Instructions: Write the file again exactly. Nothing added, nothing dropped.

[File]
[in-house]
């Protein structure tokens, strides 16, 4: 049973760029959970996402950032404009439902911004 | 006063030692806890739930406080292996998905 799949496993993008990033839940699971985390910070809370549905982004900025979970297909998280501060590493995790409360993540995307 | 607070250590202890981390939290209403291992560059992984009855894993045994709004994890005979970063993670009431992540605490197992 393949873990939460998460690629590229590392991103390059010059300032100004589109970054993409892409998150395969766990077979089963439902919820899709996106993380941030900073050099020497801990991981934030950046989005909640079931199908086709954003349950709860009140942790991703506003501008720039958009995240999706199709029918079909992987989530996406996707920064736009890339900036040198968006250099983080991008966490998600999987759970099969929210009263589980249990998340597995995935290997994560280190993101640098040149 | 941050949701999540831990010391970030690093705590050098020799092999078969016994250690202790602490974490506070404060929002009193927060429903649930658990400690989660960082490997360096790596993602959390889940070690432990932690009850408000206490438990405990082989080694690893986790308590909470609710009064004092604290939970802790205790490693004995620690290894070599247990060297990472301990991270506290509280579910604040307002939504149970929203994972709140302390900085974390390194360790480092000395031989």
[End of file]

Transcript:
[in-house]
């Protein structure tokens, strides 16, 4: 049973760029959970996402950032404009439902911004 | 006063030692806890739930406080292996998905 799949496993993008990033839940699971985390910070809370549905982004900025979970297909998280501060590493995790409360993540995307 | 607070250590202890981390939290209403291992560059992984009855894993045994709004994890005979970063993670009431992540605490197992 393949873990939460998460690629590229590392991103390059010059300032100004589109970054993409892409998150395969766990077979089963439902919820899709996106993380941030900073050099020497801990991981934030950046989005909640079931199908086709954003349950709860009140942790991703506003501008720039958009995240999706199709029918079909992987989530996406996707920064736009890339900036040198968006250099983080991008966490998600999987759970099969929210009263589980249990998340597995995935290997994560280190993101640098040149 | 941050949701999540831990010391970030690093705590050098020799092999078969016994250690202790602490974490506070404060929002009193927060429903649930658990400690989660960082490997360096790596993602959390889940070690432990932690009850408000206490438990405990082989080694690893986790308590909470609710009064004092604290939970802790205790490693004995620690290894070599247990060297990472301990991270506290509280579910604040307002939504149970929203994972709140302390900085974390390194360790480092000395031989």